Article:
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Fearless Critic restaurant review
Upmarket restaurant

Mon–Thu 11:30am–2:30pm
Mon–Thu 5:30pm–10:30pm
Fri 11:30am–2:30pm
Fri 5:30pm–11:00pm
Sat 5:30pm–11:00pm

Features Good wines, veg-friendly
Bar Beer, wine, liquor
Credit cards Visa, MC, AmEx
Reservations Accepted


1112 F St. NW
Washington, DC
(202) 367-1990
Go for the tasty and thoughtful pastas

Are you skeptical of whether Tosca is as good as it’s cracked up to be, given that the restaurant is so deeply representative of the Washington power-meal scene? Given that it’s a place with a cheesy name, a place defined most clearly by the jacket- and bowtie-clad servers that scurry about the room, deftly timing courses to allow ample time for lingering (i.e. negotiating)? That the management seems to be as interested in networking as many of their customers?

Well, free your mind, because the kitchen is turning out homemade pastas on a level that would be taken seriously in Italy—and there are precious few Italian restaurants in DC about which you could say that. The emphasis here is on seasonal ingredients and fresh homemade pastas. Plump ravioli pillows, homemade and cooked for just a few moments, to an ideal texture, ooze with spot-on buffalo ricotta and evocative herbs. Ribbons of pappardelle, orange from a barely discernible dose of carrot, a magisterial rabbit ragú, deeply developed and subtly sweet, with whispers of white wine and thyme.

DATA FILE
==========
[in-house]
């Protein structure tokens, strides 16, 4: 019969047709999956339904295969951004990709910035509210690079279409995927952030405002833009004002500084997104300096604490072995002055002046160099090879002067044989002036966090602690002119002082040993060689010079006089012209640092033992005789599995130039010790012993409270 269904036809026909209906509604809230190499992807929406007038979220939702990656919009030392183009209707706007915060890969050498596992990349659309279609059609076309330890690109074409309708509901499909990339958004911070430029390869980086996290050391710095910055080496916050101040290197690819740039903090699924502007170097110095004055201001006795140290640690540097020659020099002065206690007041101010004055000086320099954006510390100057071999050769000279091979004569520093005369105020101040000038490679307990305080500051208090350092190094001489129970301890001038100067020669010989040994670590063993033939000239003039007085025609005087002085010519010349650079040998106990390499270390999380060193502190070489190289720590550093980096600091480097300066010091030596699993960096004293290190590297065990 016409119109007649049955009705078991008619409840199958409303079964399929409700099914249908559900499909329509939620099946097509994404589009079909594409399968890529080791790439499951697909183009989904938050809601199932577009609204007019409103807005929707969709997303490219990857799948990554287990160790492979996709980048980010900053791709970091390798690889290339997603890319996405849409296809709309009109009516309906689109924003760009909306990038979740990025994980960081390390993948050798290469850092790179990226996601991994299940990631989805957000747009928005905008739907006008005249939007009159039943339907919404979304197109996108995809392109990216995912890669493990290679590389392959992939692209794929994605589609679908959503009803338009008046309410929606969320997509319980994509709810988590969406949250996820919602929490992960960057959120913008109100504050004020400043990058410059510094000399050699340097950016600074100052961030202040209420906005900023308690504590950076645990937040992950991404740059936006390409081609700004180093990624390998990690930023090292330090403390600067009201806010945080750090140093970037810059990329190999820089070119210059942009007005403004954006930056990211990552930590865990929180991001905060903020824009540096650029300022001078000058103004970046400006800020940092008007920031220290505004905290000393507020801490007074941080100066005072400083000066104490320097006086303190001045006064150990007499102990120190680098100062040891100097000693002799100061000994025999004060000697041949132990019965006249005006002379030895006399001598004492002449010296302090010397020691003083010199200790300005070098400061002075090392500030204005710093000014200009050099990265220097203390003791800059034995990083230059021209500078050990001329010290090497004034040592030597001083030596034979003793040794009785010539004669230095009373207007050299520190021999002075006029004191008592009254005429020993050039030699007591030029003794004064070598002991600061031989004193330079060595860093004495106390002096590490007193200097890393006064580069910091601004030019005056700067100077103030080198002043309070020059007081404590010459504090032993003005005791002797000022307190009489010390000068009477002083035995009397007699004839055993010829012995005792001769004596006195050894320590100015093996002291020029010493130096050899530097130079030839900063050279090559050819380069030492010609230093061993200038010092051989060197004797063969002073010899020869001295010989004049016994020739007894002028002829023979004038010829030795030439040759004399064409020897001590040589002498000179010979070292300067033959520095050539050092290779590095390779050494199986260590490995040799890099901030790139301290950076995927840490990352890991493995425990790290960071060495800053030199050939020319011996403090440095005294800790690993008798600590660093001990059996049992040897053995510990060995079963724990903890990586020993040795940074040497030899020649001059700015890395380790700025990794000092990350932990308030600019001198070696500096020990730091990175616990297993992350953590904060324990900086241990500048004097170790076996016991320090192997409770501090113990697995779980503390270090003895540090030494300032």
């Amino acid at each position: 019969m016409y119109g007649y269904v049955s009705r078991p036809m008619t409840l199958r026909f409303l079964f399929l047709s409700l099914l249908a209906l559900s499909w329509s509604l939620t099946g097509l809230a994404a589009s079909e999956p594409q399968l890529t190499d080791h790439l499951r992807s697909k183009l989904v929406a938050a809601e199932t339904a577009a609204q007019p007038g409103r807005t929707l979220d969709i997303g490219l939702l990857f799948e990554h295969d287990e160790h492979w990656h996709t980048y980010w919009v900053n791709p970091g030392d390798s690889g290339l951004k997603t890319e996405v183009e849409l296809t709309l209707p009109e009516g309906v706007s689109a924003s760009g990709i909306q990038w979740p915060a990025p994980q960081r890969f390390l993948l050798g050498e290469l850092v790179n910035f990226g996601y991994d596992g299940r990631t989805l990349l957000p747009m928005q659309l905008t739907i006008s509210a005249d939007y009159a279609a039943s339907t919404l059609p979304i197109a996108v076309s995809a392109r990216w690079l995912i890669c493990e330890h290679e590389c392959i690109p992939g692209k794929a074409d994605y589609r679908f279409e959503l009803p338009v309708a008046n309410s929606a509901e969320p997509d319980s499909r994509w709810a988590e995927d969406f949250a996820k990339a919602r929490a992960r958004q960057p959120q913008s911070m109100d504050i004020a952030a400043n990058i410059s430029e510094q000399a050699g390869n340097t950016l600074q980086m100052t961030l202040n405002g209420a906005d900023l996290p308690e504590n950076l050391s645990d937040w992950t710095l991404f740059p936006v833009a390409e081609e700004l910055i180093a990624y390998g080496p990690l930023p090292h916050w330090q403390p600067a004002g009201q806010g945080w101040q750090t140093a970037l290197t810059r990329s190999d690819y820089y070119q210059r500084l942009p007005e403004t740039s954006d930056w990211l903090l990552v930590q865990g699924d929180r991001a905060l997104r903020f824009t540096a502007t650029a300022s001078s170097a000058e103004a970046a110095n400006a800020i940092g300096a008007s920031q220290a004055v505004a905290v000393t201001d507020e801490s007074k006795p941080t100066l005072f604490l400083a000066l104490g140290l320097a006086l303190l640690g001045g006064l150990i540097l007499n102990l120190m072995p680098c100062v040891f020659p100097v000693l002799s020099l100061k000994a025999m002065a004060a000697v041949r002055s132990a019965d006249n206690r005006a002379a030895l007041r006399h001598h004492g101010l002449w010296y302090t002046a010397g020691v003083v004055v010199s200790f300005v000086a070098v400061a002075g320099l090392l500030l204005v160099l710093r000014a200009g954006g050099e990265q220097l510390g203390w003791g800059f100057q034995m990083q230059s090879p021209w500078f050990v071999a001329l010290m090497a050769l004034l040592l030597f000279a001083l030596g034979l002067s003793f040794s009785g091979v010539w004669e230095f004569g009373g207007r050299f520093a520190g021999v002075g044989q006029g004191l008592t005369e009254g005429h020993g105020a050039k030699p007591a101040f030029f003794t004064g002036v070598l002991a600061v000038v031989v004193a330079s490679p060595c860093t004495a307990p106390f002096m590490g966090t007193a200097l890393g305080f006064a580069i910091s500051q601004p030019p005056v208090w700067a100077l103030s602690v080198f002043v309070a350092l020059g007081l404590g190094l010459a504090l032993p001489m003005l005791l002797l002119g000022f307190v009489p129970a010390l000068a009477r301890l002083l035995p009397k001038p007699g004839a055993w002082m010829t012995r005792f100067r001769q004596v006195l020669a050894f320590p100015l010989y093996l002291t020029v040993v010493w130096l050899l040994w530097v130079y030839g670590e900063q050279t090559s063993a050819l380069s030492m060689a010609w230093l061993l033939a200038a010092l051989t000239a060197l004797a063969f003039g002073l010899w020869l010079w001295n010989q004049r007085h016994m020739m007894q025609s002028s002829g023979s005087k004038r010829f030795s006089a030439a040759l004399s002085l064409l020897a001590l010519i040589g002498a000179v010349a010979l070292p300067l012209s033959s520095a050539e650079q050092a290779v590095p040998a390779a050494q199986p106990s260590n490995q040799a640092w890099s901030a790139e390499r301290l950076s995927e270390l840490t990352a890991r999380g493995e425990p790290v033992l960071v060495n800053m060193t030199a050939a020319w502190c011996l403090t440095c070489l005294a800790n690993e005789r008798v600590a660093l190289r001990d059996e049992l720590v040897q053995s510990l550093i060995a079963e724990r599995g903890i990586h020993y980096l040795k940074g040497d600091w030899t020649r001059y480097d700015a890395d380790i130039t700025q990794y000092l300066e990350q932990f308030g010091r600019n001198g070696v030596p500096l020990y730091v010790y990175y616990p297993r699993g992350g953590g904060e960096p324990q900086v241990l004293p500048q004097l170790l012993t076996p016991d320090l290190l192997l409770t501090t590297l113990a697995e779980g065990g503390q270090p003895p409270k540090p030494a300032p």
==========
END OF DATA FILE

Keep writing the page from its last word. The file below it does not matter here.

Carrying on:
We like to build our meals here around pastas; mains are a bit over-focused on dark, syrupy sauces of red wine, fortified wine, balsamic vinegar, and such. Nonetheless, a whole grilled branzino (Mediterranean sea bass) or other fish of the day, deboned at the table, is first-rate—sweet and delicate—and fried, breaded veal chop Milanese, one of the most gently delicious of northern Italian classics, is expensive but extremely delicate. Salads can sometimes miss the mark; greens sometimes get slicked in oil rather than lightly dressed. Desserts are another weak spot—more style than substance—a fact that might be charitably interpreted as yet another sign of Tosca’s Italian authenticity. Amaretto-and-chocolate custard, for instance, comes out with a gelatinous texture that warrants prodding rather than indulging, and it’s surrounded by decorative spun sugar that looks more like scaffolding than an artistic culinary endeavor. The sugar’s failure to melt in the mouth results in near impalement when swallowing, rendering the dessert all but inedible. But Italy has never been a country of desserts. Order grappa instead.

It’s not particularly pretty, Tosca’s office-building-ish room, decked out in muted yellows and whites—elegant, maybe, but even that’s a bit of a stretch. But if you can get past the bland formality and the corporate-expense-account-tailored bill, you can have one of DC’s very best Italian meals here—networking not necessary.

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